One of the big “issues” in young adult fiction is the level of violence in the books. And that’s “violence” in multiple forms: beatings, abuse, sexual abuse, death by murder or manslaughter, death by suicide. There are long and complex articles and online wrangles about what’s right — whether young adults need or want the darkness of the “real world” and how it should be shown to them, and at what ages. Laurie Halse Anderson’s book Speak continues to draw attacks from some adult readers who see it as too involved with the specifics of rape and its aftermath; Lauren Myracle’s Shine gets dissected for the count of “bad words” in it; there is even a sense of competition for the books that “get banned” most often.
This is particularly a problem for the mystery writer to think about, since it’s rare to have a mystery that doesn’t include at least one death — on stage if the book is “hard-boiled” or “noir,” and off-stage for softer approaches. The “young adult” (YA) mystery writer faces an even tougher situation: The death in the story may be the first one that the reader faces alone, absorbing the narrative and the emotions without a parent or grandparent saying “We can skip this part of the story if you want.”
In the two years since it went to press, Meghan Cox Gurdon’s Wall Street Journal article on the darkness in YA books has garnered 238 comments. People care about this issue.
But there’s plenty of death in the Harry Potter series; there’s a shocking amount of violence and corruption (and attacks) in the trilogy of The Hunger Games; and a 2013 YA mystery by Jacquelyn Mitchard (her sixth book for YA readers), What We Saw At Night, not only involves murder and inappropriate adult-with-teen sex, but the three teen protagonists of the novel are all facing possible early death themselves from the genetic disorder they share.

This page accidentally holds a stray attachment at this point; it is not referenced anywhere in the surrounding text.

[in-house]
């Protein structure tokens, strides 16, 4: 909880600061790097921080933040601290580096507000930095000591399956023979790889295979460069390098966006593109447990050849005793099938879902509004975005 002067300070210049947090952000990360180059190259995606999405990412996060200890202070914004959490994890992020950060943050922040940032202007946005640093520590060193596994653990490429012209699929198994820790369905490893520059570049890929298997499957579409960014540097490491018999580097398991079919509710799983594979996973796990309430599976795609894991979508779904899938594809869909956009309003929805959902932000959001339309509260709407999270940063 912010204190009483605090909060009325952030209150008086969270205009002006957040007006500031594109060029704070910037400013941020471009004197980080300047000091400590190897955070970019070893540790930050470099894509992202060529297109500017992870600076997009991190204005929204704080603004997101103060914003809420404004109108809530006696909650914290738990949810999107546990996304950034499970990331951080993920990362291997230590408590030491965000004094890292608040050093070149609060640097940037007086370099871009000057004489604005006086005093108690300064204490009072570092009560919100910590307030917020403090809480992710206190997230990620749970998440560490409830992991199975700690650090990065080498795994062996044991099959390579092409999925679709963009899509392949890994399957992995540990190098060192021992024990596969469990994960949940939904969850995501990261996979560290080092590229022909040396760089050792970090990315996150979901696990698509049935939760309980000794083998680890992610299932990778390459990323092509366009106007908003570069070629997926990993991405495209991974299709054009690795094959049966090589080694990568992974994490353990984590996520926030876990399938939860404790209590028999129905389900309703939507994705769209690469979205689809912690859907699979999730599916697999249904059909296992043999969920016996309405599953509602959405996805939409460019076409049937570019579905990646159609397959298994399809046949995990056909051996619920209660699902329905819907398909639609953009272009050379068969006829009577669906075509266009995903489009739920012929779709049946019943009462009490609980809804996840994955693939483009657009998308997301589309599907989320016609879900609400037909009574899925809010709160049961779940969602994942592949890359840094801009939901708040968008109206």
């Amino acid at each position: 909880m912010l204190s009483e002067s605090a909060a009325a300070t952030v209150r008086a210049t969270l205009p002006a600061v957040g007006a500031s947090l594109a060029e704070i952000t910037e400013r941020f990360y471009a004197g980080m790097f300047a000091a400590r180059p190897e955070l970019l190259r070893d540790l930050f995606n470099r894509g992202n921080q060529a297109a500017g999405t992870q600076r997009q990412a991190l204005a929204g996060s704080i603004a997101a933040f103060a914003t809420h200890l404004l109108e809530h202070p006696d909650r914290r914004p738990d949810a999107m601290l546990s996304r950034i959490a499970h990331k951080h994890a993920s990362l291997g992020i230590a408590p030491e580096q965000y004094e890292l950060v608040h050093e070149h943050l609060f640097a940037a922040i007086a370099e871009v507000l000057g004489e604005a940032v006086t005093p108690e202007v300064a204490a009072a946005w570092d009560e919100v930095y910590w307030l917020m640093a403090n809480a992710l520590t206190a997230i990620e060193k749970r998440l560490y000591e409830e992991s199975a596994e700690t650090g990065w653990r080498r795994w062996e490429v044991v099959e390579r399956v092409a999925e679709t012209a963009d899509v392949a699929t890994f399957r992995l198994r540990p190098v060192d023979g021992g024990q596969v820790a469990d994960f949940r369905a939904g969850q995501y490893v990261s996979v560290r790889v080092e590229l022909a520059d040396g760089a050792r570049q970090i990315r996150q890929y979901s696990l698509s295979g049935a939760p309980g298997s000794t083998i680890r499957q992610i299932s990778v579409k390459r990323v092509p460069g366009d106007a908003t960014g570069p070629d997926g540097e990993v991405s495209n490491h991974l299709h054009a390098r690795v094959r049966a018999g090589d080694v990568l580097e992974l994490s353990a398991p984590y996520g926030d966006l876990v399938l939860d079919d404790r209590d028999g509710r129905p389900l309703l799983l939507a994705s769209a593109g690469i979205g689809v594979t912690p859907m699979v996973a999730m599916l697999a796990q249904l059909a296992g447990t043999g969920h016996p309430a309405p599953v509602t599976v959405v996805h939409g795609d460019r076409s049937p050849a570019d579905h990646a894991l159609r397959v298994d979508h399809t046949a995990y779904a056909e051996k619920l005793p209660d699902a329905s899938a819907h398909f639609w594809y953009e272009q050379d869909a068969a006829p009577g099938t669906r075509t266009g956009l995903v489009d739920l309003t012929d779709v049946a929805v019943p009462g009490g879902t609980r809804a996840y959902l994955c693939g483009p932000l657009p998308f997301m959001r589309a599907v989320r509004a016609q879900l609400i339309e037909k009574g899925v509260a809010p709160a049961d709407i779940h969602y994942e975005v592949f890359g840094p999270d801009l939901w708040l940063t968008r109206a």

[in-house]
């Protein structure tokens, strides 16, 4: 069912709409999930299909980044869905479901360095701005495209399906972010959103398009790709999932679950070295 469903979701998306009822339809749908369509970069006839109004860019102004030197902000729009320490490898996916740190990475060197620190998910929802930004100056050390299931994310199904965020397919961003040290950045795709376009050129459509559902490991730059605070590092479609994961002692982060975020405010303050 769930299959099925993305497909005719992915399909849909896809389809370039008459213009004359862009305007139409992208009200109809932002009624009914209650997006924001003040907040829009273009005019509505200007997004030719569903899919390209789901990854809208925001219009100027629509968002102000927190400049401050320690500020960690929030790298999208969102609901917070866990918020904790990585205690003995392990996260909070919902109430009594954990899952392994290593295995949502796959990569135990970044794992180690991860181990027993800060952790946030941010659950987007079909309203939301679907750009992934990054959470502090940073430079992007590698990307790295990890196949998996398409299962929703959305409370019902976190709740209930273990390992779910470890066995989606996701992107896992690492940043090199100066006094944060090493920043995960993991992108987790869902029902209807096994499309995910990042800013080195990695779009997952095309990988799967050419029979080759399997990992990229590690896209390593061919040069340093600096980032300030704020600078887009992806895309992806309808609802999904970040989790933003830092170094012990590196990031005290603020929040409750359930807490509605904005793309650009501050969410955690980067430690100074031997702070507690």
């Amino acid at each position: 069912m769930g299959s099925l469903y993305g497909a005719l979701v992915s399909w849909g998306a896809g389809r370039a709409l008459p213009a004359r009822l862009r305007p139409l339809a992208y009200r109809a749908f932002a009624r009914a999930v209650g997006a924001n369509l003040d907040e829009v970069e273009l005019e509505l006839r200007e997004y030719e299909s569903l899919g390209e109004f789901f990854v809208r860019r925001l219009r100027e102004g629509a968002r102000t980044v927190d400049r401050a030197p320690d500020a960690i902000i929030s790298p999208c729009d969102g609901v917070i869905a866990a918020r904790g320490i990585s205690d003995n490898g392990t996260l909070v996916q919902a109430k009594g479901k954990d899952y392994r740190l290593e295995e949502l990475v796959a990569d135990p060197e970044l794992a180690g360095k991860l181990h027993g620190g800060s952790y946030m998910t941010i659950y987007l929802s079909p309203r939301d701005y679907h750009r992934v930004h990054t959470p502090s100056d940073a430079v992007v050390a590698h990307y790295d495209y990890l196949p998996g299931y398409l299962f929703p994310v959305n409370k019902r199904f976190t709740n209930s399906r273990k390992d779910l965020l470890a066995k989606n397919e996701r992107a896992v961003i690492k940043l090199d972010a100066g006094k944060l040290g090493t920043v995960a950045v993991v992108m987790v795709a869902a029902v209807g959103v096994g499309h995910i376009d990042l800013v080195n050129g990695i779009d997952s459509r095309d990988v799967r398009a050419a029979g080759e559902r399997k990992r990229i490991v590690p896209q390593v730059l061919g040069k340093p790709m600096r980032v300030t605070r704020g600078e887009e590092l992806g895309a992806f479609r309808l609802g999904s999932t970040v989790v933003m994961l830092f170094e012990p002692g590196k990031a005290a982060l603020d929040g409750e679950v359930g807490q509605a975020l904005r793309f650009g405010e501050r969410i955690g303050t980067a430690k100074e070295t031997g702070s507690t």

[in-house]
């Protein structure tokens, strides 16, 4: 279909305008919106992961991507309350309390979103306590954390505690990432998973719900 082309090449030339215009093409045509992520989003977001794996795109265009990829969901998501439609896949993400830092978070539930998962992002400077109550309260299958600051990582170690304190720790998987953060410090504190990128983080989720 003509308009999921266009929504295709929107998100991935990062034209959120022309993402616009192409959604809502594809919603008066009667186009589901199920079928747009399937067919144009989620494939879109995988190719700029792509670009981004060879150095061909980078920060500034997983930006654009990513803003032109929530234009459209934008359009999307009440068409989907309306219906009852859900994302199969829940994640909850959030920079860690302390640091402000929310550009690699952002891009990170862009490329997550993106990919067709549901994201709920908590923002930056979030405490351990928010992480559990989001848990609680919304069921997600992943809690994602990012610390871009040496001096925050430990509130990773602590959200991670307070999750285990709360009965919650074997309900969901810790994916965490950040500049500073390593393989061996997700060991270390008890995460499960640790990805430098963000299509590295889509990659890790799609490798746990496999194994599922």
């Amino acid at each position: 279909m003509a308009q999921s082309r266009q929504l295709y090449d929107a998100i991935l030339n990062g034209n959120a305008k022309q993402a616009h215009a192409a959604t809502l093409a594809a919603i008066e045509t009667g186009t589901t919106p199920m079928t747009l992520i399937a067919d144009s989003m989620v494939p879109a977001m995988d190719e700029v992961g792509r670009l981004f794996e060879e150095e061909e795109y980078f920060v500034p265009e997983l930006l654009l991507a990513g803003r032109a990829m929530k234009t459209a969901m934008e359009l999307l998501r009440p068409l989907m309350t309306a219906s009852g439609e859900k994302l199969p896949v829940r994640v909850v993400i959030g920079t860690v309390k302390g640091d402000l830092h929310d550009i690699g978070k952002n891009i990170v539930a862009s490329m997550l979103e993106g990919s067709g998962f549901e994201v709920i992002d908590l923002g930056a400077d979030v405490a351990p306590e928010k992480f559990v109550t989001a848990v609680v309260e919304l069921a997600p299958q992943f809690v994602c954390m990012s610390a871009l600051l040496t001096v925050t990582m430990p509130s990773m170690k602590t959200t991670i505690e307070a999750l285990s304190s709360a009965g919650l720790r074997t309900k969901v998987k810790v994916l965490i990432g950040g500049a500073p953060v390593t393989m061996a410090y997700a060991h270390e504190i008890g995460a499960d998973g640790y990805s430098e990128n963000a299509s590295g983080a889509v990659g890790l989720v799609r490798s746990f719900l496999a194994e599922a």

Rather than sort out the kinds of crimes or details or sensory images that are or aren’t fit for YA reading, I believe there’s a more powerful way to cope with the scariness of the mystery plot. And it’s a way that immediately leads to a deeper, better story.
Think for a moment about the Alfred Hitchcock films that have scared you (take your pick). Mine would include The Birds and Psycho. I know what creeps me out the most in each of them: the sense that pain and disaster are coming, are obvious to me as viewer, but the protagonist or victim-to-be is clueless (or has the wrong clue). The person that the film sets up for me to identify with is under threat, and mostly powerless to avert the evil that’s coming. Shudder …
But Harry Potter, with his friends, takes aim against the evil forces. Katniss Everdeen, though the odds in the Hunger Games are against her, decides to try to survive, and angles her strengths toward what she’s facing. And in Mitchard’s new book Allie — nobody calls her Alexis unless she’s in trouble with her mom — can’t convince her friends of the danger she’s seen. But she digs in and begins to research serial killers.
“Oddly, the more I read, the less I feared,” Allie comments. Later, realizing that criminals have gotten away with murder but DNA is closing the gap, she has an intense moment of clarity: “I know what I’m going to do with my life. … At work in the dark of a lab, I could wield a sword like Joan of Arc in the sunlight.”
At this moment, Allie seizes control of her life, complete with the risks it contains. And from here on, although the pace of the book accelerates and dangers press close, neither Allie nor the reader is afraid in the way that cripples — whatever’s ahead, Allie can face it.
So — how are your favorite protagonists in YA mysteries empowered to confront evil and solve crime? Or, if you are writing a YA mystery: What part of your character can grown into this kind of self-discovery, this kind of power over what’s ahead? I am convinced this is the prime detail that makes a book into a “good read.” What do you think?